A small group of south east Queensland writer friends has put together a Christmas anthology called “Second Chance Café” (it’s the year of second chances!) which will release 13 November. Along with Noelle Clark and Elizabeth Ellen Carter, and new writer, Abbie Jackson, the anthology comprises four short stories with a common thread of second chances set in four different cafes.
Fiona: Name one entity that you feel supported you outside of family members.
The RWA offers education and online training, and the annual conferences are excellent, but the best aspect for me is the enduring friendships I have made.
Fiona: Do you see writing as a career?
Absolutely. It is erratic and irregular as far as a source of income goes, but oh, the joy and freedom!
Fiona: If you had to do it all over again, would you change anything in your latest book?
No. I’m really happy with the story, and I just know that Angus, Claire and Oliver are alive and well and living outside Bindarra Creek. They, and the town, feel so real and isn’t that what you hope for your stories? That they will linger in readers’ imaginations as though they are real?
Fiona: Can you share a little of your current work with us?
Outdoor movies and fundraising combine in this scene:
Around them, couples and families settled down to watch the movie. Ollie sat at the front of the blanket, hugging his knees and sipping his drink and focused on the images flashing across the screen.
Beside Angus, Claire shifted on her pillow. He sat up and leaned close enough to whisper, “So we’re sitting in the back row of the movies on a Saturday night again. Remember what comes next?”
She sucked in an audible breath. As she turned startled eyes in his direction, her thigh brushed his arm. A tremor passed through her, tenuous and full of promise.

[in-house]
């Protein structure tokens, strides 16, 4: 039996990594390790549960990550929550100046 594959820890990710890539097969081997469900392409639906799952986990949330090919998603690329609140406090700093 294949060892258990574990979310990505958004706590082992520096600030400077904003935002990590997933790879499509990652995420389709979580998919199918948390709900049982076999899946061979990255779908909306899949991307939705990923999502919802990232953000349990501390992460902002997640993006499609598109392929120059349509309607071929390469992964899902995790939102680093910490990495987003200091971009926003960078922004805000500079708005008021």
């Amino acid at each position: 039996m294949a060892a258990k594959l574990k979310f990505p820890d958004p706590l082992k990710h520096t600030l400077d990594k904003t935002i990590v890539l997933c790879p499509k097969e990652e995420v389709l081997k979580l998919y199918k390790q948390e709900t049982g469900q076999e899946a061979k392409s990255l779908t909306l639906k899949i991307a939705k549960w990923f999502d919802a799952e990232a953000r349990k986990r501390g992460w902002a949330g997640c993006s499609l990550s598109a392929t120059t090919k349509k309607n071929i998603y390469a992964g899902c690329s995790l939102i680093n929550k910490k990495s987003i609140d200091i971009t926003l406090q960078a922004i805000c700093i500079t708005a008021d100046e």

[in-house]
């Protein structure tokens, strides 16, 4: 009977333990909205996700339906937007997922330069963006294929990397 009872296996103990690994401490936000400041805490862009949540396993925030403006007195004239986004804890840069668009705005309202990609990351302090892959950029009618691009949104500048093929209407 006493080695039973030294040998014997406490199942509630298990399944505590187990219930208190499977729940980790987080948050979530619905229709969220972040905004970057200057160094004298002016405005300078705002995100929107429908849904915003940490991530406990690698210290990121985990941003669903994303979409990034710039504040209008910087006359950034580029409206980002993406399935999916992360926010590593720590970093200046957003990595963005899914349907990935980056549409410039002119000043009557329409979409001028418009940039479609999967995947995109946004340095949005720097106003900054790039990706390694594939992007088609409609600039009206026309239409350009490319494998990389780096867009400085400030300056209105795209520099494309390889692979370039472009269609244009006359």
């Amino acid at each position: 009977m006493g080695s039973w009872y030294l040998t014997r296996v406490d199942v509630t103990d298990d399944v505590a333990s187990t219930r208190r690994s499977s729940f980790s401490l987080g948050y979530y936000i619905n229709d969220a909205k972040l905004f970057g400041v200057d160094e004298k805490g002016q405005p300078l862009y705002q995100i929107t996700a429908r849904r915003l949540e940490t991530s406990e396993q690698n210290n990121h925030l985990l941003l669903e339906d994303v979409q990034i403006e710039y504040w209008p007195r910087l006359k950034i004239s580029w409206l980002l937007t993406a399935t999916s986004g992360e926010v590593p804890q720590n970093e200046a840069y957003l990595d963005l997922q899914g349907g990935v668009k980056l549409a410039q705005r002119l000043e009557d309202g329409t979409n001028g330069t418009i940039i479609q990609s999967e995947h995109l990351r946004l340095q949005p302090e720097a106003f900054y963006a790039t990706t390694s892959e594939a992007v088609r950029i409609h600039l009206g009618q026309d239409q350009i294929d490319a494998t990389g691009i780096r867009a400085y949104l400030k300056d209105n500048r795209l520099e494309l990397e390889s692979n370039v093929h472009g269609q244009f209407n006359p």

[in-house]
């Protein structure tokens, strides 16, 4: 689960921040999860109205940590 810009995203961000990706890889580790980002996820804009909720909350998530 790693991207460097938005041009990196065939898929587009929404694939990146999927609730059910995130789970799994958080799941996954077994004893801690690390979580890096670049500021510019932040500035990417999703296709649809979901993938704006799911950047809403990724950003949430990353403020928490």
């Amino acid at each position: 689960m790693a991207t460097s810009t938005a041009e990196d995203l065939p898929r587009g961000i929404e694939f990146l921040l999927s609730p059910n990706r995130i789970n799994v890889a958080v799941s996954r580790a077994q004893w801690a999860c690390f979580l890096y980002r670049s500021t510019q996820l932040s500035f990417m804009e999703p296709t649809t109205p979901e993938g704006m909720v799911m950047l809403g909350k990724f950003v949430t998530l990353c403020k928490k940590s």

Heat arced between them and the years melted away. Her breath brushed warm across his cheek and her lips parted as he leaned closer. Muted floral perfume mixed with her scent, the scent of Claire that he remembered. Subtle shifts in their body positions brought their mouths within a whisper of connecting. He hadn’t imagined the spark when they met again.
“Dad, can I get a burger? I’m really hungry.” Ollie turned around and flicked him the ‘feed-me-I’m-a-growing-boy’ look that was becoming more frequent.
Angus shifted uncomfortably as Claire sat bolt upright, her eyes fixed on the screen beyond Ollie’s head. Subduing a surge of irritation, he silently cursed Ollie’s timing. His simple request reminded Angus of his responsibility. And his promise to himself to give Claire time to heal. He huffed out a quiet breath. “Sure. Do you want the works?”
Fiona: Is there anything you find particularly challenging in your writing?
Striking a balance between actual story writing and the multitude of ‘social media’ and promotion to let people know about it.
Fiona: Who is your favorite author and what is it that really strikes you about their work?
I don’t have just one favourite author but read fairly widely, across romance genres and outside of romance as the mood takes me. That said, I have less time to read than I used to, but I always try to make time to read new books by friends and favourite writers.
Fiona: Do you have to travel much concerning your book(s)?